Other rebels, exhausting their cartridges, started throwing rocks at the
      Union troops struggling up the hill.

      Needless to say, only two men mentioned before made it over the breastworks
      and they died immediately. The whole affair was a slaughter and Corse's
      brigade was given an impossible task. They failed, but not for trying. Even
      if Sherman had sent additional men, there was not the room for them due to
      the narrow egress terrain. Slopes were steep and slippery due to recent
      rains. The whole operation was doom to failure even before the start.

      Your obedient servant,

      Wayne Bengston
    • josepharose@yahoo.com
      Wayne, You wrote that, The whole affair [assaulting Tunnel Hill] was a slaughter and Corse s brigade was given an impossible task. They failed, but not for
      Message 2 of 8 , Apr 4, 2001
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        Wayne,

        You wrote that, "The whole affair [assaulting Tunnel Hill] was a
        slaughter and Corse's brigade was given an impossible task. They
        failed, but not for trying. Even if Sherman had sent additional men,
        there was not the room for them due to the narrow egress terrain.
        Slopes were steep and slippery due to recent rains. The whole
        operation was doom[ed] to failure even before the start."

        Some authors have suggested that, with up to seven divisions at his
        disposal, Sherman's force far outnumbered Cleburne's and could have
        overwhelmed it. By starting earlier in the day, when the Confederates
        wouldn't have had as much time to prepare entrenchments, and attacking
        en masse from the creek to his far right, Sherman's chances could have
        been quite good.

        Do you think that Sherman could have and should have taken Tunnel Hill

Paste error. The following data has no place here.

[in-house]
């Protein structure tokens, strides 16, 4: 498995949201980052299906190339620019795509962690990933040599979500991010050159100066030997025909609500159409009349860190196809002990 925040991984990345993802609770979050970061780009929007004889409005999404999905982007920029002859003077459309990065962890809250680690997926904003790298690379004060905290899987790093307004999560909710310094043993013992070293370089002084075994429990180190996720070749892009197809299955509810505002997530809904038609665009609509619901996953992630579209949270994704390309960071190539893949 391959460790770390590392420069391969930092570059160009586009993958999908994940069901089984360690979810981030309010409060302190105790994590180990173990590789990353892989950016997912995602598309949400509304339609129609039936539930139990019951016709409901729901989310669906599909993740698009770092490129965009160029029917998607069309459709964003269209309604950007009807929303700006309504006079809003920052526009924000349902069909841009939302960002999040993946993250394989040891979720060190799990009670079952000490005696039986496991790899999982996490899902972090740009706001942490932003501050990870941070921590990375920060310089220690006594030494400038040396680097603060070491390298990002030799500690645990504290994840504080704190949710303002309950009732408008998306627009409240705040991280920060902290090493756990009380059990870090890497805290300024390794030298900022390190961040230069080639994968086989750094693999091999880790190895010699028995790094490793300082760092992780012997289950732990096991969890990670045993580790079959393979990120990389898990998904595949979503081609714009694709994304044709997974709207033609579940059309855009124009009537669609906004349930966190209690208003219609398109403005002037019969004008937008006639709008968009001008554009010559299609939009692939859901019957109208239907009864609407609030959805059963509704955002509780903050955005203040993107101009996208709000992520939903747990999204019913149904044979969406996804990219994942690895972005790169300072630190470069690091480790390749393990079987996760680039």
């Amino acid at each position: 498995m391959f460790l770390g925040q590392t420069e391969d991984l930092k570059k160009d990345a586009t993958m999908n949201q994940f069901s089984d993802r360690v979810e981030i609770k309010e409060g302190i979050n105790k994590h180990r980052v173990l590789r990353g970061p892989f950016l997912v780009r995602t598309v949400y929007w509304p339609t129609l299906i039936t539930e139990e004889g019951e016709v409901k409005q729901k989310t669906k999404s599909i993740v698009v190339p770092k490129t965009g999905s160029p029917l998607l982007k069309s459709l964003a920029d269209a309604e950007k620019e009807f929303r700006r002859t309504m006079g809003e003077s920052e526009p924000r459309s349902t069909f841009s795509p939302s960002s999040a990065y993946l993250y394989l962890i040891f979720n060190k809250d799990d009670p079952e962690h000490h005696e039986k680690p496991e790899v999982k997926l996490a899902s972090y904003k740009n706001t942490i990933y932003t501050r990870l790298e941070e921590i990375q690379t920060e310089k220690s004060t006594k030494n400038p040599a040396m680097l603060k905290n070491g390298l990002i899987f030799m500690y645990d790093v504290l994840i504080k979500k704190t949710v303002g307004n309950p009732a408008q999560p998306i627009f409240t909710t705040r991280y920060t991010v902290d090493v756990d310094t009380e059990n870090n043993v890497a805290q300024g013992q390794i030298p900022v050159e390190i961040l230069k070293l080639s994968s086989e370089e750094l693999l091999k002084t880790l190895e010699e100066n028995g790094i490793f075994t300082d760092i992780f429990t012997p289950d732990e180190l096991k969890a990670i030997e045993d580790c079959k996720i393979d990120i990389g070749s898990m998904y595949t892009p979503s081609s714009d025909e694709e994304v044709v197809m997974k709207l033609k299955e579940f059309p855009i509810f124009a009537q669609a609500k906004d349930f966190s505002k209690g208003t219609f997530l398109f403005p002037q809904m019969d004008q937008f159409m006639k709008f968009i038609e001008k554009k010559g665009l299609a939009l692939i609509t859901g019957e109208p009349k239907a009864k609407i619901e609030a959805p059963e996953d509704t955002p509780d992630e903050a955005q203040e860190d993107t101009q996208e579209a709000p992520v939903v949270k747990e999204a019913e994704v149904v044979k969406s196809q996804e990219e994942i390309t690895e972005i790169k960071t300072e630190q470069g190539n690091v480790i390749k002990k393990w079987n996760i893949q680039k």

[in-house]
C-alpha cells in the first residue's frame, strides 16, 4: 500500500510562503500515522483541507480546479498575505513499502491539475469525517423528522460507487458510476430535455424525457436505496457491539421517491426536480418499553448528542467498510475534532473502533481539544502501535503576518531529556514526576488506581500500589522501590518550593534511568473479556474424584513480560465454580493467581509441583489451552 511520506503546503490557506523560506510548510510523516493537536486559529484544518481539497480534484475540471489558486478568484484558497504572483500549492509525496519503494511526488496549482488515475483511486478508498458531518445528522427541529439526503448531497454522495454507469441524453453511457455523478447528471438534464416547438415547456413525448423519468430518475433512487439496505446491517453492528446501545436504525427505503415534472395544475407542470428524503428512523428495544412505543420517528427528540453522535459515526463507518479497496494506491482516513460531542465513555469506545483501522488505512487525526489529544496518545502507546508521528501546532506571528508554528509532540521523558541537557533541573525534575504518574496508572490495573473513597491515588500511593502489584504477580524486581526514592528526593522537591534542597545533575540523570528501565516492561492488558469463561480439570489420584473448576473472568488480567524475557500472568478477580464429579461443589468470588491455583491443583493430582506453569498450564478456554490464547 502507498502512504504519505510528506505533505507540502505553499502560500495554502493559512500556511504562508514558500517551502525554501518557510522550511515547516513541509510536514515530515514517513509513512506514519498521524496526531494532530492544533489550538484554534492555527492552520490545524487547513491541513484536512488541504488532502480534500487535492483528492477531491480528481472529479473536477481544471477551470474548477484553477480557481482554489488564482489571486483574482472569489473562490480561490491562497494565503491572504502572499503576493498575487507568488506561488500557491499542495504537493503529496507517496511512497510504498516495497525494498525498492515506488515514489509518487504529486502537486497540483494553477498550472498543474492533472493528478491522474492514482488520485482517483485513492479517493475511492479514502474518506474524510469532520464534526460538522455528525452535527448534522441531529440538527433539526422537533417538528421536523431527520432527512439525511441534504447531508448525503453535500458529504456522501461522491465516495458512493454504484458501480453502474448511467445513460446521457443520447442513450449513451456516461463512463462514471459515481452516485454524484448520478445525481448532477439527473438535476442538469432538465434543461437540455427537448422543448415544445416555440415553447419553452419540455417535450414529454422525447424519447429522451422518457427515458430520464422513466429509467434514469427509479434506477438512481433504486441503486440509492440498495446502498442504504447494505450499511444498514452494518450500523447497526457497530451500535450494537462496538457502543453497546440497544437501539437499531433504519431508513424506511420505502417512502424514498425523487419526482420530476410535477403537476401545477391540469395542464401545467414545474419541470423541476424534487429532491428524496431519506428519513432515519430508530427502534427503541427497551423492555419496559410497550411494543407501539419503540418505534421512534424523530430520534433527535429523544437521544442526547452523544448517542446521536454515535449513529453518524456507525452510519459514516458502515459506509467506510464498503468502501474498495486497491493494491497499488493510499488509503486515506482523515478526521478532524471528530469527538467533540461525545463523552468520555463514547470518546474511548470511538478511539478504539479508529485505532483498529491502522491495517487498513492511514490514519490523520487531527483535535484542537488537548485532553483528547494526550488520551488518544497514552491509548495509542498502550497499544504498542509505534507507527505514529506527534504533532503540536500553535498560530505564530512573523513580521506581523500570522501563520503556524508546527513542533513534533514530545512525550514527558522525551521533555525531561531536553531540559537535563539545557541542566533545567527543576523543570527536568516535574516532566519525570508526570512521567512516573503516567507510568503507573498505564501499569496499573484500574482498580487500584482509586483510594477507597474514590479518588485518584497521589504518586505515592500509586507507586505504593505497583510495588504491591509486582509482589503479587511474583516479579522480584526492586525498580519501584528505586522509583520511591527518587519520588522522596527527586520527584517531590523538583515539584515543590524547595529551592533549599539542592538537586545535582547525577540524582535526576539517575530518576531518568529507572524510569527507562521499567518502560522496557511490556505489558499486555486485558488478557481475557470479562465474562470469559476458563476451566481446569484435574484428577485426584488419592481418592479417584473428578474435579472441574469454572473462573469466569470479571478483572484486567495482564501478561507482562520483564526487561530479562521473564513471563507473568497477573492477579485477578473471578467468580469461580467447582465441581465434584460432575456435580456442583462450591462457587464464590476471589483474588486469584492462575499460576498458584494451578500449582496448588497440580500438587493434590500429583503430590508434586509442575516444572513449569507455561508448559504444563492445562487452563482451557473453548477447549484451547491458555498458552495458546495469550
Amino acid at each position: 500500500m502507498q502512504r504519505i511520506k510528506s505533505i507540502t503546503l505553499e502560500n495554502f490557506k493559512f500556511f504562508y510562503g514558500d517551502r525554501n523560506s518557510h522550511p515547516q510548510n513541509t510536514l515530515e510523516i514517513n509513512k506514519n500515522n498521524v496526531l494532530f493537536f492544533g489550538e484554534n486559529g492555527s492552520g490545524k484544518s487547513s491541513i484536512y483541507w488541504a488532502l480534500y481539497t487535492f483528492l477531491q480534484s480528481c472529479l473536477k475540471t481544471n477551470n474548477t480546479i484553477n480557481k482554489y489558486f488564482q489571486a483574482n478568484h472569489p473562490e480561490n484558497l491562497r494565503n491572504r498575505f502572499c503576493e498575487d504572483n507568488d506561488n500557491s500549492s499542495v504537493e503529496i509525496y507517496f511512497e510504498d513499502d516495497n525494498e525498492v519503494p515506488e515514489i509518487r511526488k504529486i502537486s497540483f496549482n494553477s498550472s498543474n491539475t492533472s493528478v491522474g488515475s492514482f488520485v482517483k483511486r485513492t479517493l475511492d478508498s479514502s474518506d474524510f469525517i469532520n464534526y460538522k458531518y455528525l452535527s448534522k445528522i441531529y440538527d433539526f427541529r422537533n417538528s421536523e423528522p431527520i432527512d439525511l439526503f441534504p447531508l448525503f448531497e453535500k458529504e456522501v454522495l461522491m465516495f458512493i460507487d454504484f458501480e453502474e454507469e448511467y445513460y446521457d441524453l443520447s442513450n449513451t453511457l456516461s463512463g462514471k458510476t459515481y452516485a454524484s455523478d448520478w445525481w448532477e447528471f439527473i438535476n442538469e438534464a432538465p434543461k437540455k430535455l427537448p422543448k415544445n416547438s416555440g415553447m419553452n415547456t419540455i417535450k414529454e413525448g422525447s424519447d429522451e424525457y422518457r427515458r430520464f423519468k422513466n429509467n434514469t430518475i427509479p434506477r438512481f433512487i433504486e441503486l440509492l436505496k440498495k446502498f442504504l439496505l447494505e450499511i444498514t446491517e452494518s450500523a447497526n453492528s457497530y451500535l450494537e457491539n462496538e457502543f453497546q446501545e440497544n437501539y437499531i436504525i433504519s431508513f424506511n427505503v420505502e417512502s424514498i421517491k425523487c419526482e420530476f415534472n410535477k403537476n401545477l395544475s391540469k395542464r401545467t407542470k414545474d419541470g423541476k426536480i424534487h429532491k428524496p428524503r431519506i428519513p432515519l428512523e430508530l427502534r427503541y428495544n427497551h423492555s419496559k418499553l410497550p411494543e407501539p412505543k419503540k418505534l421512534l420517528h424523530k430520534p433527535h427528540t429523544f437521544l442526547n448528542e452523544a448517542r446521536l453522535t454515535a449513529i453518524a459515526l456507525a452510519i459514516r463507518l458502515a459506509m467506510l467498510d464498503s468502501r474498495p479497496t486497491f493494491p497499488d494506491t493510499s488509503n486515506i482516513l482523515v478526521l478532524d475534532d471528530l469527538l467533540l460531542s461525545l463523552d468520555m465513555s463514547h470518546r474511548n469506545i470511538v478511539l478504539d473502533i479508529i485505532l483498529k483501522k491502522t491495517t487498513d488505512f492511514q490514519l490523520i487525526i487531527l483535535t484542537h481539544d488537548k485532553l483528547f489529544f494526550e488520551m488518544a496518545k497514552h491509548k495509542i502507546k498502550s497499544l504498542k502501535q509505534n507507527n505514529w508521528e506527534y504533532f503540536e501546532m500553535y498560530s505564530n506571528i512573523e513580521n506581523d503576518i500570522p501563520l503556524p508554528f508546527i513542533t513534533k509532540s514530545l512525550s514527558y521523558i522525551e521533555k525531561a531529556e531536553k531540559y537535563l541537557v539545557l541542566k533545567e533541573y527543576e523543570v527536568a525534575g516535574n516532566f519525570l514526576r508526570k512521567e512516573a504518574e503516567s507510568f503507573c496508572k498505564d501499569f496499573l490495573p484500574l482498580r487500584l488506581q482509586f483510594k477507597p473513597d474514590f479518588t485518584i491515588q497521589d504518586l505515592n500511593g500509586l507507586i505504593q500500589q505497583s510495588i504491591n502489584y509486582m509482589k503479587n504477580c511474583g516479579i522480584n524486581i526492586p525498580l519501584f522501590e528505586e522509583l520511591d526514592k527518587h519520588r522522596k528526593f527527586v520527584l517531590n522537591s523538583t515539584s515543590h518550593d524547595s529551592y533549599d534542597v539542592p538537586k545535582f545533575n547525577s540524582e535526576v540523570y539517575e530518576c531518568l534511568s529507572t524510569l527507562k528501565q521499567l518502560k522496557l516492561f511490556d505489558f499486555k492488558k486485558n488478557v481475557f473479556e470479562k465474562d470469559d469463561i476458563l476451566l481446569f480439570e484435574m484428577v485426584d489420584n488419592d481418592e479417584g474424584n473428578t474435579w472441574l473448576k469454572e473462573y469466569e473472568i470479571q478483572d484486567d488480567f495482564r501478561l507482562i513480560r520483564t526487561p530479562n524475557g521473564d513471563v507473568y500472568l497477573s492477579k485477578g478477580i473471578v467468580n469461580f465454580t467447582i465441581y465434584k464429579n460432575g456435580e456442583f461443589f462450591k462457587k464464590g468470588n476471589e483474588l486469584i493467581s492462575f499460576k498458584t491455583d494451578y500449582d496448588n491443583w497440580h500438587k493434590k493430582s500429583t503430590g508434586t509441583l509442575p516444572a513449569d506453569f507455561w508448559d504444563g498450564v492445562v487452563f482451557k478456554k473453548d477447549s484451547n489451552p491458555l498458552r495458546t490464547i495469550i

on the 24th, utilizing a more aggressive advance, employing more of
        his troops, and starting at an earlier time?

        Joseph
      • FLYNSWEDE@AOL.COM
        In a message dated 4/4/01 10:52:31 PM Eastern Daylight Time, josepharose@yahoo.com writes:
        Message 3 of 8 , Apr 4, 2001
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          In a message dated 4/4/01 10:52:31 PM Eastern Daylight Time,
          josepharose@... writes:

          << Some authors have suggested that, with up to seven divisions at his
          disposal, Sherman's force far outnumbered Cleburne's and could have
          overwhelmed it. By starting earlier in the day, when the Confederates
          wouldn't have had as much time to prepare entrenchments, and attacking
          en masse from the creek to his far right, Sherman's chances could have
          been quite good.

          Do you think that Sherman could have and should have taken Tunnel Hill
          on the 24th, utilizing a more aggressive advance, employing more of
          his troops, and starting at an earlier time? >>

          Sherman could have had twenty divisions and it would not have matter. As it
          was, the egress was too narrow, even for a full brigade to charge up it.
          The numbers do not matter. The terrain prohibited a massive number assault.
          Lets face it, Cleburne and Smith chose a fantastic spot to protect Tunnel